Tuesday, December 04, 2007

Revolver – the best Beatles album?

I am once again going through all the Beatles albums in order on my commute. As I have mentioned before, I have a six-CD changer in my car and two of those slots have Beatles in them. I've allowed each Beatles album to stay in the rotation for two plays and then I switch it out for the next one. Today I heard what I have long considered the best Beatles album, Revolver, and I was reminded why I like it so much. It's almost all there – all the things that are great about the Beatles are present on Revolver. George Harrison has a rocker ("Taxman,") a song with Indian influence ("Love You To,") and a mid tempo song ("I Want to Tell You,") all of which are among his best Beatles era compositions. John Lennon is cryptic ("She Said She Said,") experimental ("Tomorrow Never Knows,") and produces a couple of great standard mid-era Beatles songs ("Doctor Robert," "And Your Bird Can Sing.") Paul McCartney is clearly starting to work outside the bounds of two-guitars-bass-drums with some of his songs adding strings ("Eleanor Rigby,") brass ("Got to Get You Into My Life,") and French Horn ("For No One,") while writing some of the most memorable melodies of his career ("Here, There and Everywhere.") Even Ringo's throwaway novelty tune is the iconic "Yellow Submarine." The performances are top-notch and we see that the band is starting to develop distinct individual personalities while still operating as a unit.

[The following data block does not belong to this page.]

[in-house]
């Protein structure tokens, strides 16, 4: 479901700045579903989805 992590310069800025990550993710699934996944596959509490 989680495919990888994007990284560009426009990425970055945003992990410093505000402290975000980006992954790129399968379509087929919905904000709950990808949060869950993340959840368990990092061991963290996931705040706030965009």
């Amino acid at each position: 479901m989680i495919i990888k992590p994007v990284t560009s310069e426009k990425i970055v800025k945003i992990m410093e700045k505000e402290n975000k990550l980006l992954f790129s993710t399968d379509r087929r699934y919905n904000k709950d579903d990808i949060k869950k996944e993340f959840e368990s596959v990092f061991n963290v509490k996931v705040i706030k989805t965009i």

Revolver is sometimes overshadowed by it's successor, Sgt Pepper because it had such a huge influence on the culture when it was released. And, frankly, at the time, Revolver was "just another Beatles album." George has even said that he sees Revolver and Rubber Soul as basically parts one and two of the same album but I think he undersells this album. This is ironic, really, because this album has more of his compositions than any album before and it shows him stepping up as a composer. It also shows some of John and Paul's strongest work. This isn't to say that the albums made before and after this one were weak. It's hard to think of Rubber Soul and Sgt Pepper as anything other than unqualified successes. But time has shown that Revolver found the Beatles at the top of their game.

1 comment:

Jedediah said...

It's my favorite too. Thanks